Z: I'll always be a diehard Jags fan but don't know a lick about the intricacies of being an NFL coach. But when I see wide receiver Keelan Cole returning kickoffs so well for one game I wonder why we have been watching wide receiver Michael Walker do a mediocre job of it all year. Do you think they could have used the available personnel a little better?
In that case? Probably.
Jason from North Pole, AK
Do you think it is more likely that the Jaguars use the franchise tag on Yan or that they can agree to a long-term deal? I just don't see how they let him walk if the tag is available. If he does get tagged, do you think he would hold out to a point of missing games?
I think it's more likely they use the franchise tag. I doubt Ngakoue would hold out to the point of missing games next season, because that would cost him money. But he's also a prideful person who was willing to play for $2 million last season when he could have signed a deal and played for more. We'll see.
John from Jacksonville
Hi KOAF - Do you think Yannick and some fans think he is a superstar when, in fact, he is a very good player? His bid for a mind-blowing contract has become a chant by many when it seems he needs to deflate his ego just a little. He's good and has a couple or few impact plays per game. His persistence on the play where defensive end Calais Campbell had his scoop six against the Colts Sunday was amazing ... especially when he fell and a lineman was literally laying on him ... but he still got back up to chase the quarterback and make a play. But I just don't see the superstar label and pay for this guy. Am I missing something? Just going to get tired of reading "pay the man" for many months to come.
Yeah, you're probably going to get tired a lot in the months ahead – and your assessment of the situation is pretty spot on. Ngakoue is very, very good – and he's exceptionally good rushing the passer and making splash plays. But he had "just" eight sacks this season and is not nearly as good against the run as he is rushing the passer. Whenever I write or say this, I get a chorus of people saying I am unfairly criticizing Ngakoue. That's not a criticism; it's just who he is. And he absolutely will get paid. A lot. But there was a difference last offseason in how the Jaguars perceived Ngakoue's value and how Ngakoue perceived it. I expect that difference to remain and I expect this to remain a very tricky situation. One thing, though: Your question says Ngakoue needs to deflate his ego a little. I disagree. Ngakoue has every right to see himself as a superstar and to want to get paid as such. Now, should reason enter the equation at some point? I suppose, but that's not how these things work.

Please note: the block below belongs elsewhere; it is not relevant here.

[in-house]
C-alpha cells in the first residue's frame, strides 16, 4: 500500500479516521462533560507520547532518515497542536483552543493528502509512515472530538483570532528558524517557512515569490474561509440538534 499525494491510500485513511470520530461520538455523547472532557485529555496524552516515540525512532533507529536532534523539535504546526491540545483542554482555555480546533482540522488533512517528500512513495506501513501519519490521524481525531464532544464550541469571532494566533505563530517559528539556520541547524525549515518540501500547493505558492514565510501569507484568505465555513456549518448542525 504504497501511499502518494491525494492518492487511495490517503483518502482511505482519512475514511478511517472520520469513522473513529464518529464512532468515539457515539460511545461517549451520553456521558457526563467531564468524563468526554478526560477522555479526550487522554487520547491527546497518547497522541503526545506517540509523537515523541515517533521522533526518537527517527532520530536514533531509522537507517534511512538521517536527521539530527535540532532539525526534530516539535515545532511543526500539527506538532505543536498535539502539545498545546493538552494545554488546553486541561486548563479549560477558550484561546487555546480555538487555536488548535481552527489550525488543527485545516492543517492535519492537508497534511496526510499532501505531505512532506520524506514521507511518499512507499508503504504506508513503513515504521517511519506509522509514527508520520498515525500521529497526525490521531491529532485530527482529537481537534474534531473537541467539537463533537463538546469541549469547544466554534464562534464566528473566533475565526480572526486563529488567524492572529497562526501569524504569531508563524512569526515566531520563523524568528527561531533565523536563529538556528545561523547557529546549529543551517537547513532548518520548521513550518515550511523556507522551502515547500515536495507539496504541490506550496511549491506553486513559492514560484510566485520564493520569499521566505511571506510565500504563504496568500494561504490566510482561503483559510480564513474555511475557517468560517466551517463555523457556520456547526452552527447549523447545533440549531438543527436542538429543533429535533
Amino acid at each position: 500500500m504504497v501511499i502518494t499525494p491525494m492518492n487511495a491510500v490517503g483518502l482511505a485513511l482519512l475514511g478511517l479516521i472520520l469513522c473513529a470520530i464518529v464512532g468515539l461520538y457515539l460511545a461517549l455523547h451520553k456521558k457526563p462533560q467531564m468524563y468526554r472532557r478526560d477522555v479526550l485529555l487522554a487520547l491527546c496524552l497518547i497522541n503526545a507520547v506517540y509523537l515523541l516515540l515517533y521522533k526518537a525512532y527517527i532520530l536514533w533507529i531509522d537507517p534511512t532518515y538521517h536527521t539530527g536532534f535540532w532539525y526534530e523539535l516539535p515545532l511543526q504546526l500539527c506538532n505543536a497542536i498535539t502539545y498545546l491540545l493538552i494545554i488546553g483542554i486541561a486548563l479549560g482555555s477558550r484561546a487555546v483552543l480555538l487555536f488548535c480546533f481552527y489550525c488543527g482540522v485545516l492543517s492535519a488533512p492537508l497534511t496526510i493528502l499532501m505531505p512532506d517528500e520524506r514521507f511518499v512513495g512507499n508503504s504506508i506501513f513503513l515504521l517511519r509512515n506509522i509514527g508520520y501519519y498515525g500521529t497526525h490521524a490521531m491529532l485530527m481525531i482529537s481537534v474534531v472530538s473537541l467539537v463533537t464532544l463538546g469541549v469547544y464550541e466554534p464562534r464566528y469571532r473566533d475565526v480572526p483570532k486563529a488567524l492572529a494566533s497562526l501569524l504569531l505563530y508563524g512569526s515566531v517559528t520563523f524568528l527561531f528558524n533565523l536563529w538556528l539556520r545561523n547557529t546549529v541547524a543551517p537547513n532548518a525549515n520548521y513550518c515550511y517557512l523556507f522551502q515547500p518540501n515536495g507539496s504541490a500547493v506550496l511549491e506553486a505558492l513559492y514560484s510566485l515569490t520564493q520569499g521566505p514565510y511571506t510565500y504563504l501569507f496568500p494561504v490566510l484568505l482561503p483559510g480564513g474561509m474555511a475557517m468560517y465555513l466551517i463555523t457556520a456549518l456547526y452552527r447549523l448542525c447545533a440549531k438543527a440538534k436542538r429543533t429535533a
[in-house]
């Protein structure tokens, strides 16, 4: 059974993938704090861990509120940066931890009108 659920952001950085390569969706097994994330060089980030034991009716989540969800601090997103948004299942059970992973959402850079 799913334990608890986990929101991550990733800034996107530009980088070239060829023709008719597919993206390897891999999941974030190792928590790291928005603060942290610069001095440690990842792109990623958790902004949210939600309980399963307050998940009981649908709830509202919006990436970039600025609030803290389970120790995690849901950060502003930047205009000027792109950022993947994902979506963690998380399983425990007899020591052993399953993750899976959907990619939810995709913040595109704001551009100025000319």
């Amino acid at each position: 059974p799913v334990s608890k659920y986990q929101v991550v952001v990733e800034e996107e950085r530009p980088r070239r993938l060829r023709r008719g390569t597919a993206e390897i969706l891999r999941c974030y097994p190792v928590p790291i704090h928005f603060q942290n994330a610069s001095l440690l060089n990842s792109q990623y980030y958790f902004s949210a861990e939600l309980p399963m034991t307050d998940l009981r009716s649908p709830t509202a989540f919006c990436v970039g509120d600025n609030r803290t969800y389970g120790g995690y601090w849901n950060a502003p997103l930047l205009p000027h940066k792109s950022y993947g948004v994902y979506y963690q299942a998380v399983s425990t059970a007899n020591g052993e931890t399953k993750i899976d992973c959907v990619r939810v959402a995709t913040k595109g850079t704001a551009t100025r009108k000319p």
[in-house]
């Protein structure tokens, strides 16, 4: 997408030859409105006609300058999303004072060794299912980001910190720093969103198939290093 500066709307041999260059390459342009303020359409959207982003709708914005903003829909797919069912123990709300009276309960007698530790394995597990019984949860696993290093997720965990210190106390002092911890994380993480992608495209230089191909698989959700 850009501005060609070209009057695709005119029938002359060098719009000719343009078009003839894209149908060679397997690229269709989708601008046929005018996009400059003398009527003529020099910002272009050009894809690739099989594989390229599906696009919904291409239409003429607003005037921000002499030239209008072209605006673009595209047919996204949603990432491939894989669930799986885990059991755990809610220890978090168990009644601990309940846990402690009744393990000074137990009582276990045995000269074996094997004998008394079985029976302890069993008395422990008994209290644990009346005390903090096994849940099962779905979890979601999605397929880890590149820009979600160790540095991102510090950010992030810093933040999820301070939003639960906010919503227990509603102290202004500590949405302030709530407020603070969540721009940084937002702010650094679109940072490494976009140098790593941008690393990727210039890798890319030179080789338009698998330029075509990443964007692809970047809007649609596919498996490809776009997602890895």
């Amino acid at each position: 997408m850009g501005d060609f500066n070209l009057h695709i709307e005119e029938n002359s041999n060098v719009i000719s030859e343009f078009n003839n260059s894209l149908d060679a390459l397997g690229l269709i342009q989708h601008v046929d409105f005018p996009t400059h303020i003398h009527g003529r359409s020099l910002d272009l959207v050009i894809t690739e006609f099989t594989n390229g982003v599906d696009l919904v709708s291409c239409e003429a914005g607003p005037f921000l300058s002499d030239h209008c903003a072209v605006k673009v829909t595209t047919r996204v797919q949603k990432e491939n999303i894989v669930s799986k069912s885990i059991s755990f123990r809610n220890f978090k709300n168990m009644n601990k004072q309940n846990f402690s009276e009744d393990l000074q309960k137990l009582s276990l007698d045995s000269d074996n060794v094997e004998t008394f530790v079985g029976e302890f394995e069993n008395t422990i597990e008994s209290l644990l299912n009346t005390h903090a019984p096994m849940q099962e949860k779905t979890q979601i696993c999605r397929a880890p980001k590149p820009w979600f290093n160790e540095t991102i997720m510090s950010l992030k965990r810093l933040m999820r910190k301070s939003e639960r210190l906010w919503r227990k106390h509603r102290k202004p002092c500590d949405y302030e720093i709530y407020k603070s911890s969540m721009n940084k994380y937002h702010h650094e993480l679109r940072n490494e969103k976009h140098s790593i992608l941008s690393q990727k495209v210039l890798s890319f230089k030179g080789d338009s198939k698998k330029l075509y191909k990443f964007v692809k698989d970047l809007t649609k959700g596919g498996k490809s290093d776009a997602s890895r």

John from Fernandina Beach, FL
Well Zone, we have our answer on Marrone and Caldwell. I'm not surprised but I wouldn't have been surprised to see them let go either. One thought I've tried to keep in mind in making my assessment of this situation is that if anyone knows what personnel decisions were made during the last three years and by who it would be Mr. Khan. Maybe we all need to keep that in mind.
He probably has a better idea than most what went into the organization's decisions.
Seamus from Vancouver, BC
Correct me if I am mistaken, but is it actually a requirement that the general manager outrank the head coach, and therefore hires/fires said head coach? I thought that sometimes they were treated as equals and reported to the ownership in several team structures ...
It's not at all a requirement that the general manager outranks the head coach. An NFL team can be structured however an owner sees fit.
Charlie from Jacksonville
Hey John, I know for a fact the Jaguars have lost more than they have won recently. I also know for a fact this was because of Doug Marrone and Dave Caldwell being inept and incompetent. I have no idea who would be better (are Vince Lombardi and Al Davis available?) but I am unconcerned about that. Shad Khan doesn't know what I know and can't see what I see, so he's the biggest part of the problem. He refuses to listen to me personally, and he refuses to allow indeterminate fans to make decisions. These are the facts as I know them.
You have a very solid view of what is and is not fact here in the O-Zone.